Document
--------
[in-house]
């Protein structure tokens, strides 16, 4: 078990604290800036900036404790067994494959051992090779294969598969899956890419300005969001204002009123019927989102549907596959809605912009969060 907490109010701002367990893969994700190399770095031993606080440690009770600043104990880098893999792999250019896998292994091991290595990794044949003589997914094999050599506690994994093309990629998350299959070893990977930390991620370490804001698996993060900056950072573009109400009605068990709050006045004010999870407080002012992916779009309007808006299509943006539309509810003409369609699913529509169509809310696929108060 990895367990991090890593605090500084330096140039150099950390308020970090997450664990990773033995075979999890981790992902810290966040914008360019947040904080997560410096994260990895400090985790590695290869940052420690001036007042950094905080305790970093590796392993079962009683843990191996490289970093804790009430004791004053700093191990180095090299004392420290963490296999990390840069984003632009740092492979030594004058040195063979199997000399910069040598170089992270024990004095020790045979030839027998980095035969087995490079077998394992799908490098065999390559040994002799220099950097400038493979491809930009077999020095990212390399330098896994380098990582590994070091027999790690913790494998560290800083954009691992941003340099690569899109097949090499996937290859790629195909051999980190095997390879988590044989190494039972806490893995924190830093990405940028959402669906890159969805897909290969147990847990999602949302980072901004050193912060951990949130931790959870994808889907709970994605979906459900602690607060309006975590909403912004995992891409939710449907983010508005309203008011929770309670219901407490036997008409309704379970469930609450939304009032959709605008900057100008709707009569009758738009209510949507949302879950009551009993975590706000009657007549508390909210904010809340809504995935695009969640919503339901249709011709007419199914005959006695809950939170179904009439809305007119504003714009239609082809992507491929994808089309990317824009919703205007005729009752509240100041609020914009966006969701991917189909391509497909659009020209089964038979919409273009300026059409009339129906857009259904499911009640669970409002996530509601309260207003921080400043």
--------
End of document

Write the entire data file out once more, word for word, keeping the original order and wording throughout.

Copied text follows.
[in-house]
């Protein structure tokens, strides 16, 4: 078990604290800036900036404790067994494959051992090779294969598969899956890419300005969001204002009123019927989102549907596959809605912009969060 907490109010701002367990893969994700190399770095031993606080440690009770600043104990880098893999792999250019896998292994091991290595990794044949003589997914094999050599506690994994093309990629998350299959070893990977930390991620370490804001698996993060900056950072573009109400009605068990709050006045004010999870407080002012992916779009309007808006299509943006539309509810003409369609699913529509169509809310696929108060 990895367990991090890593605090500084330096140039150099950390308020970090997450664990990773033995075979999890981790992902810290966040914008360019947040904080997560410096994260990895400090985790590695290869940052420690001036007042950094905080305790970093590796392993079962009683843990191996490289970093804790009430004791004053700093191990180095090299004392420290963490296999990390840069984003632009740092492979030594004058040195063979199997000399910069040598170089992270024990004095020790045979030839027998980095035969087995490079077998394992799908490098065999390559040994002799220099950097400038493979491809930009077999020095990212390399330098896994380098990582590994070091027999790690913790494998560290800083954009691992941003340099690569899109097949090499996937290859790629195909051999980190095997390879988590044989190494039972806490893995924190830093990405940028959402669906890159969805897909290969147990847990999602949302980072901004050193912060951990949130931790959870994808889907709970994605979906459900602690607060309006975590909403912004995992891409939710449907983010508005309203008011929770309670219901407490036997008409309704379970469930609450939304009032959709605008900057100008709707009569009758738009209510949507949302879950009551009993975590706000009657007549508390909210904010809340809504995935695009969640919503339901249709011709007419199914005959006695809950939170179904009439809305007119504003714009239609082809992507491929994808089309990317824009919703205007005729009752509240100041609020914009966006969701991917189909391509497909659009020209089964038979919409273009300026059409009339129906857009259904499911009640669970409002996530509601309260207003921080400043």